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Who said it is old-fashioned? Lean is timeless.

If the earth is not flat but spherical, why is Japan to the east of the States? While we are thinking about this, misinterpretations empowered by marketing continue to dominate our understandings in some key fields. No worries, this will not be a political or socio-cultural debate. In fact, this is a late discussion on lean & some of the related concepts.


Lean (manufacturing / production) – appeared as a term in the late 1980s after decades of development in Japan manufacturing industry – is a fundamental way of thinking that aims to eliminate all sorts of waste (muda), which are non-value-adding (NVA). Essentially, it means to do more with less, thus enabling increased productivity.


Lean can be applied not only to manufacturing but also to services & to whole business functions. To achieve lean, several techniques are utilized, including but not limited to value-stream mapping (VSM), 5S (seiri / sort – seiton / set in order – seiso / shine – seiketsu / standardize – shitsuke / sustain), poka-yoke (mistake / error-proofing), 5 Whys & so forth.


Six Sigma (6σ) – also emerged in 1980s but in the US – on the other hand, can be considered as part of a broad field called Statistical Process / Quality Control (SPC / SQC) that includes tools to identify & reduce inherent process variation. The desired quality that meets specs defined by customer expectations is assured by taking necessary process capability improvement actions leading to tighter control (limits) on processes.


Trying to rigorously attain higher sigma levels (e.g. 6σ) is more suited for manufacturing businesses over a certain size. Yet, DMAIC (Define – Measure – Analyze – Improve – Control) routine – the common methodology employed in 6σ programs – can also be applied to services to reduce process variability & cost of quality.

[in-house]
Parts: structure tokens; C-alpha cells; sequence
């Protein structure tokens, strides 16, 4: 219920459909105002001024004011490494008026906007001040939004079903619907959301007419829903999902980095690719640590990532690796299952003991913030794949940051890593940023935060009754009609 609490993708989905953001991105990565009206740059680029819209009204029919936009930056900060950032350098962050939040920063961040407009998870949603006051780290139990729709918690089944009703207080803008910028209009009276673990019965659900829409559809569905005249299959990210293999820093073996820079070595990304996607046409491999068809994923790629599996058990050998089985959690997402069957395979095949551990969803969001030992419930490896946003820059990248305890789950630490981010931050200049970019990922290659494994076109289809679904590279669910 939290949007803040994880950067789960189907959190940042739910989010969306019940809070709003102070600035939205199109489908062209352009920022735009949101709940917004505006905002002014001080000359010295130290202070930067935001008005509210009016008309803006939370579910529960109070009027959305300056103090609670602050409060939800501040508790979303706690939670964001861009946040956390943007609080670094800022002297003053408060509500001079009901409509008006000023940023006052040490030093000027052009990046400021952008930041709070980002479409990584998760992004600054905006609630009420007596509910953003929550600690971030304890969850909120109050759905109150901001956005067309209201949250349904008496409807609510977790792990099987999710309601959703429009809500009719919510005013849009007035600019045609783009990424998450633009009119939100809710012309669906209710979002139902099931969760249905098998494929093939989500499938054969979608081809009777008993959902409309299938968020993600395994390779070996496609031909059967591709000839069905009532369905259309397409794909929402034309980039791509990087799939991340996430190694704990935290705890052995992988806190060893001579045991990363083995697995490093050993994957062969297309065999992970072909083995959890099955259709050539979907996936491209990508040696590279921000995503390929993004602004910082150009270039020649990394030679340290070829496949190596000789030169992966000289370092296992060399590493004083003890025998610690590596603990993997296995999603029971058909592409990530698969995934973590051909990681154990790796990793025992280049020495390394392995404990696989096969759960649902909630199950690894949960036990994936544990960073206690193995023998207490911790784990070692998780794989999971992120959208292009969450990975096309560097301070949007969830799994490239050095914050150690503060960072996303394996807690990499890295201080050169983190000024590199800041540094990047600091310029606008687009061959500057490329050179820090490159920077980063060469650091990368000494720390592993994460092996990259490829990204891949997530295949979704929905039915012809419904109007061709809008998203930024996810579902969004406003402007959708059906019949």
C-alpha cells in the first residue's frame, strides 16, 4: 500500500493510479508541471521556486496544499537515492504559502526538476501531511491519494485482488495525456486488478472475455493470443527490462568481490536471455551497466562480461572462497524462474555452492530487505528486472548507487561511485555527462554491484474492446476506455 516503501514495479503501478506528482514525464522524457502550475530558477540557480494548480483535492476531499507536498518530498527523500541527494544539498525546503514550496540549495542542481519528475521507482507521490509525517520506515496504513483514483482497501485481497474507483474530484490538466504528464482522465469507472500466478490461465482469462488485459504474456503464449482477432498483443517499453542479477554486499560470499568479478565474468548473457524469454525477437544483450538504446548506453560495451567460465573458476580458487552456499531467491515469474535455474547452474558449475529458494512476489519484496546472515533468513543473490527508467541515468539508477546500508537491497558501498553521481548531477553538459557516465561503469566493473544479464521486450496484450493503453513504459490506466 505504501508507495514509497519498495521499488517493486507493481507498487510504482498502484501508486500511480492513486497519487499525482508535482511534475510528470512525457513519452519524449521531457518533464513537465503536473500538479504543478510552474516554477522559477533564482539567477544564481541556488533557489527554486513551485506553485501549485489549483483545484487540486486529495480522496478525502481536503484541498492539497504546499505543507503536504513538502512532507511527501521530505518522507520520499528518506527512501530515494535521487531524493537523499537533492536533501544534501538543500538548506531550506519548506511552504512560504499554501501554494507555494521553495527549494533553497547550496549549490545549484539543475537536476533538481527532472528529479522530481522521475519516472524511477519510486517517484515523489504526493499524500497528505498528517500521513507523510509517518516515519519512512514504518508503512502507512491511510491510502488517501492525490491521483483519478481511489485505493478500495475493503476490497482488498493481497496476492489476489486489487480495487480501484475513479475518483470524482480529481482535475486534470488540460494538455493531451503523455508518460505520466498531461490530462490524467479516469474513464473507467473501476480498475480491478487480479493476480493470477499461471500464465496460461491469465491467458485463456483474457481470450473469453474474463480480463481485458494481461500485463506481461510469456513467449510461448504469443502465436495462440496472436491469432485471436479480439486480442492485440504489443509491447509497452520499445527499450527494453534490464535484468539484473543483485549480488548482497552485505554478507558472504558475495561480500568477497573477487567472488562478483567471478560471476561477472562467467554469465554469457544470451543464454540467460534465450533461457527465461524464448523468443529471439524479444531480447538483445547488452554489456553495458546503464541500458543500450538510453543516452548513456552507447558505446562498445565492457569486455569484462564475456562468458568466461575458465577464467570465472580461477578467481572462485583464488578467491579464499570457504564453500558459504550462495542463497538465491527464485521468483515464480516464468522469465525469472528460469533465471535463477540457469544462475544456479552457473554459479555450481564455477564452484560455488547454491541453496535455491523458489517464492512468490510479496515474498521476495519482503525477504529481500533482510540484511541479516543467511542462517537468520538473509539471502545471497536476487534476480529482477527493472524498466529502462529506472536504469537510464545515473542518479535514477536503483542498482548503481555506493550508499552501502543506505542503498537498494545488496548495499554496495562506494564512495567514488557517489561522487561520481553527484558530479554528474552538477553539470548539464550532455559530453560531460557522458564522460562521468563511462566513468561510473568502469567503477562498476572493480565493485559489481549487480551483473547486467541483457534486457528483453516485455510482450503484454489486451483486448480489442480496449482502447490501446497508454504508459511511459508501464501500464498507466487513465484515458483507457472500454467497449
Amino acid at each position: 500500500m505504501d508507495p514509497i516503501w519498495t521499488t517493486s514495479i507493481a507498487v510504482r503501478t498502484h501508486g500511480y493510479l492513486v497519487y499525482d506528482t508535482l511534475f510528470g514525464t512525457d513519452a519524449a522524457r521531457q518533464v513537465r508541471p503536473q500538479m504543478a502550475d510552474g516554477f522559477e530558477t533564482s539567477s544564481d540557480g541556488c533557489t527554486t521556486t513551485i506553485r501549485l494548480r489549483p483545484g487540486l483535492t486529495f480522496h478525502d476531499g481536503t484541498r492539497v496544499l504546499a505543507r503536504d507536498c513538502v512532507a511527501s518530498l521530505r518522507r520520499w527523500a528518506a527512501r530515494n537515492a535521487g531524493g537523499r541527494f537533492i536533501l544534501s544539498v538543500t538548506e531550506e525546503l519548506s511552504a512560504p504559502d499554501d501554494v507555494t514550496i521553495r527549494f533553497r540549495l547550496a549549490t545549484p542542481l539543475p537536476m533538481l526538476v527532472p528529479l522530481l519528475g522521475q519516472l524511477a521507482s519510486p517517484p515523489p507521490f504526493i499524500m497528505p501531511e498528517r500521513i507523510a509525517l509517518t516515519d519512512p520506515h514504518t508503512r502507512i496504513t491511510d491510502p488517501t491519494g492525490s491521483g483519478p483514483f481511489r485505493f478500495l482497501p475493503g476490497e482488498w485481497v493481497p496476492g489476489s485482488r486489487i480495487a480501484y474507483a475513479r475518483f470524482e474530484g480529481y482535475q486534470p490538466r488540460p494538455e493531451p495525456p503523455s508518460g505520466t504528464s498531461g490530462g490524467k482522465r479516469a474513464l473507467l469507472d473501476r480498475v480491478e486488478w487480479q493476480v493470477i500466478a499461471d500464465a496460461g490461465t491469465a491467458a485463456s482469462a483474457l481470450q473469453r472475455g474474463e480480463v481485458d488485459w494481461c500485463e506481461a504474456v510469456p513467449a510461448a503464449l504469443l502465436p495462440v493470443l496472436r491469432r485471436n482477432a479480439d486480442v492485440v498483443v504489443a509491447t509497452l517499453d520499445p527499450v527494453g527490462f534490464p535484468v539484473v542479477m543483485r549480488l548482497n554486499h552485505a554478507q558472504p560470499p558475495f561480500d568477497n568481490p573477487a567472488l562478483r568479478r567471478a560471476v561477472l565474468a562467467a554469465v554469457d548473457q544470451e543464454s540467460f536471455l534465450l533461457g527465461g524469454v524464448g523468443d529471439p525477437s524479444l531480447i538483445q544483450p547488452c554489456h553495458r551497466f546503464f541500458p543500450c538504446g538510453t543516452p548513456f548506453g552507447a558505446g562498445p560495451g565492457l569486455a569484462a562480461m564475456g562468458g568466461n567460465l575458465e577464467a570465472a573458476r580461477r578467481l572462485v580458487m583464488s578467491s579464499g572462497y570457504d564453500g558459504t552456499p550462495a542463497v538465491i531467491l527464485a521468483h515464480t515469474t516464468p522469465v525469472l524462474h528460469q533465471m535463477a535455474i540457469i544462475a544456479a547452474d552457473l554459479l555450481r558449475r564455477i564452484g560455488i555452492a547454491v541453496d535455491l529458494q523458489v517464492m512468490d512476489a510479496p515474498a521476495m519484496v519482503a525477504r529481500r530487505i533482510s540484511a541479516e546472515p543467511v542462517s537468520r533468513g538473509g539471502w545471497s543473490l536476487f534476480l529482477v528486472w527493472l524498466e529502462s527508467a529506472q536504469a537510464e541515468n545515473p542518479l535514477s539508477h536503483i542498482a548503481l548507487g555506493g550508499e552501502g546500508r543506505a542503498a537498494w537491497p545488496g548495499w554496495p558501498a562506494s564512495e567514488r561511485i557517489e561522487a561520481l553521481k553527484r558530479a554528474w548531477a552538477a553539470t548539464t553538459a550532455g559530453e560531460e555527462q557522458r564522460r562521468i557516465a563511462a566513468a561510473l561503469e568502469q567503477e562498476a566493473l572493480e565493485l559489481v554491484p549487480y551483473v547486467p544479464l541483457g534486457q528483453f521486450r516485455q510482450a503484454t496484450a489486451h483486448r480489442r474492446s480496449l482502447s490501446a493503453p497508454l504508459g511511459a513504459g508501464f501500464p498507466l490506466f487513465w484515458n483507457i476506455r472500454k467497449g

Ironically, in many 6σ programs executed even in manufacturing environments, DMAIC becomes the whole focus whereas the actual statistical aspects of 6σ (i.e. sigma level / process capability / yield / defect calculations) are often ignored at all.


Now, there comes the blend of the above two concepts, my favorite: Lean 6σ, arose in early 2000s. Although what is meant here is to combine the benefits of the above two, even the phrase itself is a little weird. Did we manage to eliminate the waste within 6σ & is this now a leaner version of it? Some of the sigmas were non-value-adding so that can we can go with less instead of six, two is ok for example, deal? Are we getting rid of the unnecessary(!) letters in DMAIC, and supposed to use something like MAC? Why not!


Anyways, even if we leave somewhat funny linguistic aspects aside, seeing lean & 6σ as complementary to make a bigger impact might be disappointing. Why? Well, because going lean in practice does not necessarily go hand in hand with reaching 6σ (or vice versa), and you may observe this realize in considerable number of applications.